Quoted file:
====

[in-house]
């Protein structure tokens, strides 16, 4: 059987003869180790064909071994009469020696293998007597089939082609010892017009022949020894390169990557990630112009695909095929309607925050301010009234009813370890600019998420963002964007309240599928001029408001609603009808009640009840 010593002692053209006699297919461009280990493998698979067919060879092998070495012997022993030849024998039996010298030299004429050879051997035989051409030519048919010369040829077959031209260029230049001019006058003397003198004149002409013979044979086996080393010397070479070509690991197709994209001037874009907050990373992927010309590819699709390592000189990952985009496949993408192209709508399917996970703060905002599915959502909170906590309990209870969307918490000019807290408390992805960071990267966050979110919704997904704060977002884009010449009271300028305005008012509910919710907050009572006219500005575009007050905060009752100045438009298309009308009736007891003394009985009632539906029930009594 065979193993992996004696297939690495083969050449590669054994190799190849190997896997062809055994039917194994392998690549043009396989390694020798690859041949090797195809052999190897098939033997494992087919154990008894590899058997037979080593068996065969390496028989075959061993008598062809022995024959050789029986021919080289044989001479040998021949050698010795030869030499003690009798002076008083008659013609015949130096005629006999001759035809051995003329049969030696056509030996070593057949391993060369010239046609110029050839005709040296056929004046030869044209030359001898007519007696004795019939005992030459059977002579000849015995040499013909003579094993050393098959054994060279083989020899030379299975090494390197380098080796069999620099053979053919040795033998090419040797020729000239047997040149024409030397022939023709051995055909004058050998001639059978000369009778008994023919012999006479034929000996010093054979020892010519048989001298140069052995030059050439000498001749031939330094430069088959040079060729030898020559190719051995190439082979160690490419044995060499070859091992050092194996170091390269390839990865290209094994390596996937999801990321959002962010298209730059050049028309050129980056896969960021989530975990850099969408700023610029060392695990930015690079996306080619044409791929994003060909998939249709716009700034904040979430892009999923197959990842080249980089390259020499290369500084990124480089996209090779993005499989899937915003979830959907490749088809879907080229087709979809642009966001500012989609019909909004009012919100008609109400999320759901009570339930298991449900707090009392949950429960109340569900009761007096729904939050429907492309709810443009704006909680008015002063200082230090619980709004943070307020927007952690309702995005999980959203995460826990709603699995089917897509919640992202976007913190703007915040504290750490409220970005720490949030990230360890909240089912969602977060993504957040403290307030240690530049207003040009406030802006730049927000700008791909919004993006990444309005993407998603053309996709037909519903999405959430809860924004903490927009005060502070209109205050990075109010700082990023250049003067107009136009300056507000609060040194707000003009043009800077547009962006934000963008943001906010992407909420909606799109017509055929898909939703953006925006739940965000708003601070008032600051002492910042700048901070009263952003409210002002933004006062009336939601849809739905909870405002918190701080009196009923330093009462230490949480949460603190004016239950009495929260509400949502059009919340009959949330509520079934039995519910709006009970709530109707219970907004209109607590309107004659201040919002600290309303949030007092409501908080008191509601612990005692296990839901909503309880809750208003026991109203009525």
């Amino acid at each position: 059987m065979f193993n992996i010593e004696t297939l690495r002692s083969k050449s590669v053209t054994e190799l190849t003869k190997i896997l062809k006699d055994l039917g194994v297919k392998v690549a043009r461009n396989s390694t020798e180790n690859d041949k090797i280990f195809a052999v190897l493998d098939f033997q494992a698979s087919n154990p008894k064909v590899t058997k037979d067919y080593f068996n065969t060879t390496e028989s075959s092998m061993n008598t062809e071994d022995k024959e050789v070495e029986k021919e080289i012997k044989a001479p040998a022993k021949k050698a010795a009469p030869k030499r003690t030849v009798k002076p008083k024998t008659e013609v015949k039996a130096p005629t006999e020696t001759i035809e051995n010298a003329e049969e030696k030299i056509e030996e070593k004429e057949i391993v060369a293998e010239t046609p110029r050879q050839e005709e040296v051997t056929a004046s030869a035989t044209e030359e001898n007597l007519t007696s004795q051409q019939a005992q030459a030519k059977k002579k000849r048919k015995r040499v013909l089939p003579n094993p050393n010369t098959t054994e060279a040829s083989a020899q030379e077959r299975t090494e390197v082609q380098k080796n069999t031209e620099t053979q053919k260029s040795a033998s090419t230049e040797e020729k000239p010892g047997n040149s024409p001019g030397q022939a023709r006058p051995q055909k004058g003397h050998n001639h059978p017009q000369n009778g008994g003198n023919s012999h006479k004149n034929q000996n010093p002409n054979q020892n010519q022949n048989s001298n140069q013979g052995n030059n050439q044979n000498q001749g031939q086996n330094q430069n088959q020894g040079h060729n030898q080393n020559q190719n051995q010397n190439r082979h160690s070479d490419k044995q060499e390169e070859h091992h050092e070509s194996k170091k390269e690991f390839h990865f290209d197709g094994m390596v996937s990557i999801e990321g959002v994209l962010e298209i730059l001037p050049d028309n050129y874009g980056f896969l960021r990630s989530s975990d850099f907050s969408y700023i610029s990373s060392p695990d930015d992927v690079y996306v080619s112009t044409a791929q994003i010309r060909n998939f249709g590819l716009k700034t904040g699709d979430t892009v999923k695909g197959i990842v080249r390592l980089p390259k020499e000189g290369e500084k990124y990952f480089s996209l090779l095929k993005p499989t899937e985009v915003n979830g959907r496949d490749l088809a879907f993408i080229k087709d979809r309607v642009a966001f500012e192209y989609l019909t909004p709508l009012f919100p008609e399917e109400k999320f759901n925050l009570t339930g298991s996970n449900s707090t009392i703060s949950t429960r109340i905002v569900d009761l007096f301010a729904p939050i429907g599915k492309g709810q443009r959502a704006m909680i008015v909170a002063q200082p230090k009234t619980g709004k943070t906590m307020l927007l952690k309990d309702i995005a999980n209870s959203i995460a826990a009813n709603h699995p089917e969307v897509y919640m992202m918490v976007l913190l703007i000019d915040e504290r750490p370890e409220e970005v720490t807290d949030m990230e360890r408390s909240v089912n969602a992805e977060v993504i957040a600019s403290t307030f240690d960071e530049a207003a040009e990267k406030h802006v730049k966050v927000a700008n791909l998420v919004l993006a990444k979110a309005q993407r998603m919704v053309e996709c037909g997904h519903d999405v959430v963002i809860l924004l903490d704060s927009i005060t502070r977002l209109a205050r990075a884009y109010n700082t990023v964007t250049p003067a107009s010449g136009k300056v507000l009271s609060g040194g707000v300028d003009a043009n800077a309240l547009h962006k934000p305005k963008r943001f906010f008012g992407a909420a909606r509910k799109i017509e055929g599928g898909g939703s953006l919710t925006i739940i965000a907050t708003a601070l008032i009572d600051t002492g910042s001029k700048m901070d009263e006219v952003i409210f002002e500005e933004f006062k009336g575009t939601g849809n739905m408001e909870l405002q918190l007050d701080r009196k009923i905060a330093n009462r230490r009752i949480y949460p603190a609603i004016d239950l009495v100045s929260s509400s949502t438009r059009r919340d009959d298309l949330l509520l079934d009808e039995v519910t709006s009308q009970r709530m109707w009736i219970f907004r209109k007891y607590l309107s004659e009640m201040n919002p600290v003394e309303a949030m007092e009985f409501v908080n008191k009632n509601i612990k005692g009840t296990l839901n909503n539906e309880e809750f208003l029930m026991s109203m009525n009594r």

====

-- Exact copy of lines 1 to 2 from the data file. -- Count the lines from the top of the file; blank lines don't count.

[in-house]
């Protein structure tokens, strides 16, 4: 059987003869180790064909071994009469020696293998007597089939082609010892017009022949020894390169990557990630112009695909095929309607925050301010009234009813370890600019998420963002964007309240599928001029408001609603009808009640009840 010593002692053209006699297919461009280990493998698979067919060879092998070495012997022993030849024998039996010298030299004429050879051997035989051409030519048919010369040829077959031209260029230049001019006058003397003198004149002409013979044979086996080393010397070479070509690991197709994209001037874009907050990373992927010309590819699709390592000189990952985009496949993408192209709508399917996970703060905002599915959502909170906590309990209870969307918490000019807290408390992805960071990267966050979110919704997904704060977002884009010449009271300028305005008012509910919710907050009572006219500005575009007050905060009752100045438009298309009308009736007891003394009985009632539906029930009594 065979193993992996004696297939690495083969050449590669054994190799190849190997896997062809055994039917194994392998690549043009396989390694020798690859041949090797195809052999190897098939033997494992087919154990008894590899058997037979080593068996065969390496028989075959061993008598062809022995024959050789029986021919080289044989001479040998021949050698010795030869030499003690009798002076008083008659013609015949130096005629006999001759035809051995003329049969030696056509030996070593057949391993060369010239046609110029050839005709040296056929004046030869044209030359001898007519007696004795019939005992030459059977002579000849015995040499013909003579094993050393098959054994060279083989020899030379299975090494390197380098080796069999620099053979053919040795033998090419040797020729000239047997040149024409030397022939023709051995055909004058050998001639059978000369009778008994023919012999006479034929000996010093054979020892010519048989001298140069052995030059050439000498001749031939330094430069088959040079060729030898020559190719051995190439082979160690490419044995060499070859091992050092194996170091390269390839990865290209094994390596996937999801990321959002962010298209730059050049028309050129980056896969960021989530975990850099969408700023610029060392695990930015690079996306080619044409791929994003060909998939249709716009700034904040979430892009999923197959990842080249980089390259020499290369500084990124480089996209090779993005499989899937915003979830959907490749088809879907080229087709979809642009966001500012989609019909909004009012919100008609109400999320759901009570339930298991449900707090009392949950429960109340569900009761007096729904939050429907492309709810443009704006909680008015002063200082230090619980709004943070307020927007952690309702995005999980959203995460826990709603699995089917897509919640992202976007913190703007915040504290750490409220970005720490949030990230360890909240089912969602977060993504957040403290307030240690530049207003040009406030802006730049927000700008791909919004993006990444309005993407998603053309996709037909519903999405959430809860924004903490927009005060502070209109205050990075109010700082990023250049003067107009136009300056507000609060040194707000003009043009800077547009962006934000963008943001906010992407909420909606799109017509055929898909939703953006925006739940965000708003601070008032600051002492910042700048901070009263952003409210002002933004006062009336939601849809739905909870405002918190701080009196009923330093009462230490949480949460603190004016239950009495929260509400949502059009919340009959949330509520079934039995519910709006009970709530109707219970907004209109607590309107004659201040919002600290309303949030007092409501908080008191509601612990005692296990839901909503309880809750208003026991109203009525």